The following blog is contributed by Jim Parker. Jim has long represented injured workers in their compensation claims. In this blog, Jim draws on his recent experiences – both professional and personal – to highlight the changing chronic pain (CP) landscape in B.C.
For all of my 30 plus years as a representative for injured workers, WCB policy for chronic Pain (CP) has been a matter of considerable attention and controversy. In 2003, Supreme Court of Canada cases struck down provisions in other jurisdictions that denied workers compensation benefits to workers suffering from chronic pain.1 Ever since then the Workers’ Compensation Chronic Pain policy in BC has been a patched together mess that is inconsistent with other Workers’ Compensation policies.
These problematic CP policies have often been accompanied by problematic treatments. I have worked with many people that developed CP as a result of work-related injuries. My anecdotal experience is that some workers have suffered terribly with CP. Many of those that suffered worst were back injury claims. Surgeries were too often and sometimes inappropriately used as treatments for back injuries and some of the most troubling cases had multiple failed back surgeries. Two workers that I had represented died from mismanaged CP injuries. Medications, particularly opiate pain killers were all too often the default treatment for pain. While the outcomes for workers with CP has improved over the years, this is mostly as a result of small incremental improvements in medical treatment and have little to do with the WCB.
As a result of these experiences, I took to exploring some of the advances in the medical aspects of chronic pain outside the strange world of compensation policy. I have come to realize that there is a very robust medical and scientific community doing ground-breaking work about chronic pain. I believe there is a lot to be learned from this progress in the medical area that would benefit the compensation policy field.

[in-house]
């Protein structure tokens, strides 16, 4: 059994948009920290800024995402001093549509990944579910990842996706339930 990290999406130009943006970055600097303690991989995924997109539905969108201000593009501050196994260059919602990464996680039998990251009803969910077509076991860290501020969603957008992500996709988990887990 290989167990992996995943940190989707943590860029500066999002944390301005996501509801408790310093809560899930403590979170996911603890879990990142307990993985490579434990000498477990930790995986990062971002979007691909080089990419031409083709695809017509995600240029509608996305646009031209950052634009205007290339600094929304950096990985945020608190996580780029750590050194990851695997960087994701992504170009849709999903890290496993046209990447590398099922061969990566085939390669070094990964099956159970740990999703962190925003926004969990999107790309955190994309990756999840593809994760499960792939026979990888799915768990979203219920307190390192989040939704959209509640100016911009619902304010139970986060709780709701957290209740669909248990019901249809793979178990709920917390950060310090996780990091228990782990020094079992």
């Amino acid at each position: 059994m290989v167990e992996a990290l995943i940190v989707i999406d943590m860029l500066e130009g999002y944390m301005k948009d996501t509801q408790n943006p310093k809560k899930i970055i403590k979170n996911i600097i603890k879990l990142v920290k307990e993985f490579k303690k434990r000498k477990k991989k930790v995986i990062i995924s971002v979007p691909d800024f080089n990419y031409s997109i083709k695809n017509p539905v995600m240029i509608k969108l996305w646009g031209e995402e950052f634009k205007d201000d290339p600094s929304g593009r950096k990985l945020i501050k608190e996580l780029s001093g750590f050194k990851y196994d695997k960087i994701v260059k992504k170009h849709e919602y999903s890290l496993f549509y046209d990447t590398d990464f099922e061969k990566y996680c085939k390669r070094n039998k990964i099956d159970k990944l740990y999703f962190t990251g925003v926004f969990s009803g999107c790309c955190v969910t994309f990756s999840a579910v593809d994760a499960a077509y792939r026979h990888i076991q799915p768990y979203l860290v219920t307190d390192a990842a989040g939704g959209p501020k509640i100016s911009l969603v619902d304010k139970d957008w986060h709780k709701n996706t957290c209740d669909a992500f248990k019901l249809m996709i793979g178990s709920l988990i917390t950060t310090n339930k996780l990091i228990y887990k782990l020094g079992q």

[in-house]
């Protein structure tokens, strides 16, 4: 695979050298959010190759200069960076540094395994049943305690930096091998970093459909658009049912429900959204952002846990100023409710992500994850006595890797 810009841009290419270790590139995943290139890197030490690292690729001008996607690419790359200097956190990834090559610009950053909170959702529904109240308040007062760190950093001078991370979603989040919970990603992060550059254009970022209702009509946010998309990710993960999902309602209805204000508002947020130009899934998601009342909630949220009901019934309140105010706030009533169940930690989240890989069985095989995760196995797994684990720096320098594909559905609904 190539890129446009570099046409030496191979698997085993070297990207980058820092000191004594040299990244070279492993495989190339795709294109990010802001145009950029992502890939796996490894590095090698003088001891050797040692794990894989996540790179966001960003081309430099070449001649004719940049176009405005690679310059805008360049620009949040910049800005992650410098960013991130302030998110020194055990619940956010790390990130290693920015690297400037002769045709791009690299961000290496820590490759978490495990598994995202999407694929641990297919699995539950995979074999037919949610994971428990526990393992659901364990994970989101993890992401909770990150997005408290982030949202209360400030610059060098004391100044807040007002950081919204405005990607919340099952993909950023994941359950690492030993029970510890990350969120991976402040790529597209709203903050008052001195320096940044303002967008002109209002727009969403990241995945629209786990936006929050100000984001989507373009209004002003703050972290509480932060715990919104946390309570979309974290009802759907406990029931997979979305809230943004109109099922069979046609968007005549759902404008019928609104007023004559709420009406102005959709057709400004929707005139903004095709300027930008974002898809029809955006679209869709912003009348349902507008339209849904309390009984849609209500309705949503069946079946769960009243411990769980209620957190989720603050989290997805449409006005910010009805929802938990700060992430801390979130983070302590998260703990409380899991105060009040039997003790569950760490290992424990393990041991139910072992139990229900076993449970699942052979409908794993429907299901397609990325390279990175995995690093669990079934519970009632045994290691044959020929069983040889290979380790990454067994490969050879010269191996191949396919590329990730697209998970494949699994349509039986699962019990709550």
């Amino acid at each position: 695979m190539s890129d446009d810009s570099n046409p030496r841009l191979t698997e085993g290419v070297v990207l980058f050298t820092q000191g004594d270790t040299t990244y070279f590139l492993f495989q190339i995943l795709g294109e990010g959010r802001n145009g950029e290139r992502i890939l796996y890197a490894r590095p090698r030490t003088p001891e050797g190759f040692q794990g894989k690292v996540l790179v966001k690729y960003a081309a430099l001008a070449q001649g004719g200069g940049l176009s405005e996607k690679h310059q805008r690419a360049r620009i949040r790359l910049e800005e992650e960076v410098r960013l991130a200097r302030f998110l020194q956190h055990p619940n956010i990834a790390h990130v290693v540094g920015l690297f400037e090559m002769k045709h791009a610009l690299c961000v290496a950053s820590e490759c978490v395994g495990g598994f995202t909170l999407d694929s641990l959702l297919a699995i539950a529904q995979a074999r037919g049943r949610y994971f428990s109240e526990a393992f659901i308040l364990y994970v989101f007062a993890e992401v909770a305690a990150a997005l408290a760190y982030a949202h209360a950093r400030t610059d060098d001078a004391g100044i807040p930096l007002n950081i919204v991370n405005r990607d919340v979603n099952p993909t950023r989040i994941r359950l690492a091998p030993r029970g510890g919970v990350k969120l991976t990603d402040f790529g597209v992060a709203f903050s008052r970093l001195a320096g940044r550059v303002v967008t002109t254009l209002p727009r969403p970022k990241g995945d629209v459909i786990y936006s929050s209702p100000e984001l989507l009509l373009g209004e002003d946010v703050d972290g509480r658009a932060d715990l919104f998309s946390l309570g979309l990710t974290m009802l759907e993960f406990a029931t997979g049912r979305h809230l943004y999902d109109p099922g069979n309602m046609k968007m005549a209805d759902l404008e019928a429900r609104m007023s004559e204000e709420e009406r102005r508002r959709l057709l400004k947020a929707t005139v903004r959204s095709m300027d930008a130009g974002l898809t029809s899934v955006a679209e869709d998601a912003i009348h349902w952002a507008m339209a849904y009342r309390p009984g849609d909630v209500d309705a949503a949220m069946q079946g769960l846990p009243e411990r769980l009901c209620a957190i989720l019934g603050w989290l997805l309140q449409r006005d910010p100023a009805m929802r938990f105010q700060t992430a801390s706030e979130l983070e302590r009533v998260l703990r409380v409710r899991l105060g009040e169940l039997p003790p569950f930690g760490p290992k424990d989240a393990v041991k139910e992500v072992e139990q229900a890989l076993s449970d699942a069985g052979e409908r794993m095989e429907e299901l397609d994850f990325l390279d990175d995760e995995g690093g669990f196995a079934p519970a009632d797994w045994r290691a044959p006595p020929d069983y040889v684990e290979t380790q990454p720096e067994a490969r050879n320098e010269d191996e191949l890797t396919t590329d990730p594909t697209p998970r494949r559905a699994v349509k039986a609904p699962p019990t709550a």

Much of this progress is due to the work of pain associations at the national and international levels; the best known are the International Association for the Study of Pain (IASP) Association for the Study of Pain (IASP) and the Canadian Pain Society (CPS), which is affiliated with the IASP.
Several years ago, the IASP developed new comprehensive diagnostic criteria for CP and now, their rigorously tested CP criteria has been adopted by the International Classification of Diseases (ICD) (11th edition). The new ICD codes provide a scientific pathway to effective CP assessments and treatments.
With the new ICD definitions, medical advances in this area are proceeding at a remarkable place. In Canada, the Canadian Pain Society (CPS) was the catalyst for the formation of a federal Canadian Pain Task Force (CPTF), which was mandated to create an Action Plan for Canada. CPS also holds remarkable Annual Scientific Meetings (ASMs) to provide details of current work to the medical/research communities as well as the lived experiences of those suffering from CP. I took the opportunities to attend the CPS ASM in 2021 which was held virtually and 2022 ASM which was in person in Montreal.
At the April 2021 ASM we heard from the federal Minister of Health Patty Hajdu about the work of the national Canadian Pain Task Force (CPTF) and the CPTF’s Action Plan, soon to be released. The CPTF Action Plan provides clear and positive direction to address CP.
One of the CPTF co-chairs, Maria Hudspeth, is also the Executive Director of Pain BC. It is hard to say enough about the high quality work done by Ms. Hudspeth and Pain BC, much of which is detailed on its website.
The May 2022 CPS ASM was even more remarkable. It was a wonderful opportunity to attend a conference in person after nearly two years of only virtual events. There were numerous presentations of new developments in treatment and research. The program and abstracts are still available on the CPS website listed above for those that may want to do some additional research. The current science as regularly explained provide detailed definitions, assessments and treatments for a diverse variety of CP conditions.